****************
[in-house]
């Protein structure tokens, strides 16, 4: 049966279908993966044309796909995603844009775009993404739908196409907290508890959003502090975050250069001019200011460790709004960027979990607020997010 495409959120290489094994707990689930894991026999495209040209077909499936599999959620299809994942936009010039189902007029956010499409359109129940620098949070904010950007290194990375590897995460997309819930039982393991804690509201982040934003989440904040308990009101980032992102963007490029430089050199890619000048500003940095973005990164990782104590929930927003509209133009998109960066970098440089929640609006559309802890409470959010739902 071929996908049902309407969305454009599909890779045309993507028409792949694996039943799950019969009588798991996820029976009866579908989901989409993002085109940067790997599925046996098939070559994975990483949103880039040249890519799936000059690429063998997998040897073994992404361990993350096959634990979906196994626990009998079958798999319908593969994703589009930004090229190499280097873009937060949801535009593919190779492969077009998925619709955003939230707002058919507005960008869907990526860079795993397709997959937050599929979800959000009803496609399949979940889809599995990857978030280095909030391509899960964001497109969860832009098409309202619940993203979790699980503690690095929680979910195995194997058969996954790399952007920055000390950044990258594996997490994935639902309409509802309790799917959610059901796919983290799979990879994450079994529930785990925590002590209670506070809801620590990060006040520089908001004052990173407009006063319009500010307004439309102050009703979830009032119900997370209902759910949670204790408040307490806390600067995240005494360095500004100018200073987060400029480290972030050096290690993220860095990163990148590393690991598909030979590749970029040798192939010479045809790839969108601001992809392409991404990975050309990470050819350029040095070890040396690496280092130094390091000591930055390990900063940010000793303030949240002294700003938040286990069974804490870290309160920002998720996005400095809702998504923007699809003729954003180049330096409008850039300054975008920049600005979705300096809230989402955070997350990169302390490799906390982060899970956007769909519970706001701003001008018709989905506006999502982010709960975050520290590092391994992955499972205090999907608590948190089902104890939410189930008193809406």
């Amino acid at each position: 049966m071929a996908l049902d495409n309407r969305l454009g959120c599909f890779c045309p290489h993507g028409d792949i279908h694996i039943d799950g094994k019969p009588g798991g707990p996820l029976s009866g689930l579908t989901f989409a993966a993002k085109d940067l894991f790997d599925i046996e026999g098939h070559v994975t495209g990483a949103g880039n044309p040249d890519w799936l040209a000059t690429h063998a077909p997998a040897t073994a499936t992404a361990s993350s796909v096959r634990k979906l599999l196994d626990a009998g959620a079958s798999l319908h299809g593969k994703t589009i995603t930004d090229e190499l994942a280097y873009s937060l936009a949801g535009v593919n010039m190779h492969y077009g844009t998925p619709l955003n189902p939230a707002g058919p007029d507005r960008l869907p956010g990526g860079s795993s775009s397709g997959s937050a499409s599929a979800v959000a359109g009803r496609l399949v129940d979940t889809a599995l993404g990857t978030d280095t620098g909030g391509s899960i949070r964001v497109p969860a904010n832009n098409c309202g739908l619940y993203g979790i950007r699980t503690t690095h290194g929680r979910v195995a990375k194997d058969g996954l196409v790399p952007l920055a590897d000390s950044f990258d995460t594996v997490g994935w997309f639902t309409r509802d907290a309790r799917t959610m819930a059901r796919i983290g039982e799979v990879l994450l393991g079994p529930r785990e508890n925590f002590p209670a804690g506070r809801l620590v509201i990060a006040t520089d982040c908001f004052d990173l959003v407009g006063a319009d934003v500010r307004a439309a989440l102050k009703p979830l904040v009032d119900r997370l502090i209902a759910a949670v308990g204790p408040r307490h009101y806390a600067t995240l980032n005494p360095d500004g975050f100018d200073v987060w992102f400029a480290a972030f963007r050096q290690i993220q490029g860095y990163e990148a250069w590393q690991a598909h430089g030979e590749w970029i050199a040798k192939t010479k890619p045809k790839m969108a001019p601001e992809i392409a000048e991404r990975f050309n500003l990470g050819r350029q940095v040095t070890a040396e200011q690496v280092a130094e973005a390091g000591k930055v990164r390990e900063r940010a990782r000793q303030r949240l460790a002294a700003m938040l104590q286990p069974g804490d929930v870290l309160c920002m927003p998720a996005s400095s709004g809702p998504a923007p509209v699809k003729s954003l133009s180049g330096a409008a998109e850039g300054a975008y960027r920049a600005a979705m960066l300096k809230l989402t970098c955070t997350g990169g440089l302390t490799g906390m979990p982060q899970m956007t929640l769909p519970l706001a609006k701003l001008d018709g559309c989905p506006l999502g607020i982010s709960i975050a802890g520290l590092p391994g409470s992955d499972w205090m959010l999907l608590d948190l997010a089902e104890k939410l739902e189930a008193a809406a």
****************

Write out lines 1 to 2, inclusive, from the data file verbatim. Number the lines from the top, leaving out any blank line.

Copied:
[in-house]
């Protein structure tokens, strides 16, 4: 049966279908993966044309796909995603844009775009993404739908196409907290508890959003502090975050250069001019200011460790709004960027979990607020997010 495409959120290489094994707990689930894991026999495209040209077909499936599999959620299809994942936009010039189902007029956010499409359109129940620098949070904010950007290194990375590897995460997309819930039982393991804690509201982040934003989440904040308990009101980032992102963007490029430089050199890619000048500003940095973005990164990782104590929930927003509209133009998109960066970098440089929640609006559309802890409470959010739902 071929996908049902309407969305454009599909890779045309993507028409792949694996039943799950019969009588798991996820029976009866579908989901989409993002085109940067790997599925046996098939070559994975990483949103880039040249890519799936000059690429063998997998040897073994992404361990993350096959634990979906196994626990009998079958798999319908593969994703589009930004090229190499280097873009937060949801535009593919190779492969077009998925619709955003939230707002058919507005960008869907990526860079795993397709997959937050599929979800959000009803496609399949979940889809599995990857978030280095909030391509899960964001497109969860832009098409309202619940993203979790699980503690690095929680979910195995194997058969996954790399952007920055000390950044990258594996997490994935639902309409509802309790799917959610059901796919983290799979990879994450079994529930785990925590002590209670506070809801620590990060006040520089908001004052990173407009006063319009500010307004439309102050009703979830009032119900997370209902759910949670204790408040307490806390600067995240005494360095500004100018200073987060400029480290972030050096290690993220860095990163990148590393690991598909030979590749970029040798192939010479045809790839969108601001992809392409991404990975050309990470050819350029040095070890040396690496280092130094390091000591930055390990900063940010000793303030949240002294700003938040286990069974804490870290309160920002998720996005400095809702998504923007699809003729954003180049330096409008850039300054975008920049600005979705300096809230989402955070997350990169302390490799906390982060899970956007769909519970706001701003001008018709989905506006999502982010709960975050520290590092391994992955499972205090999907608590948190089902104890939410189930008193809406």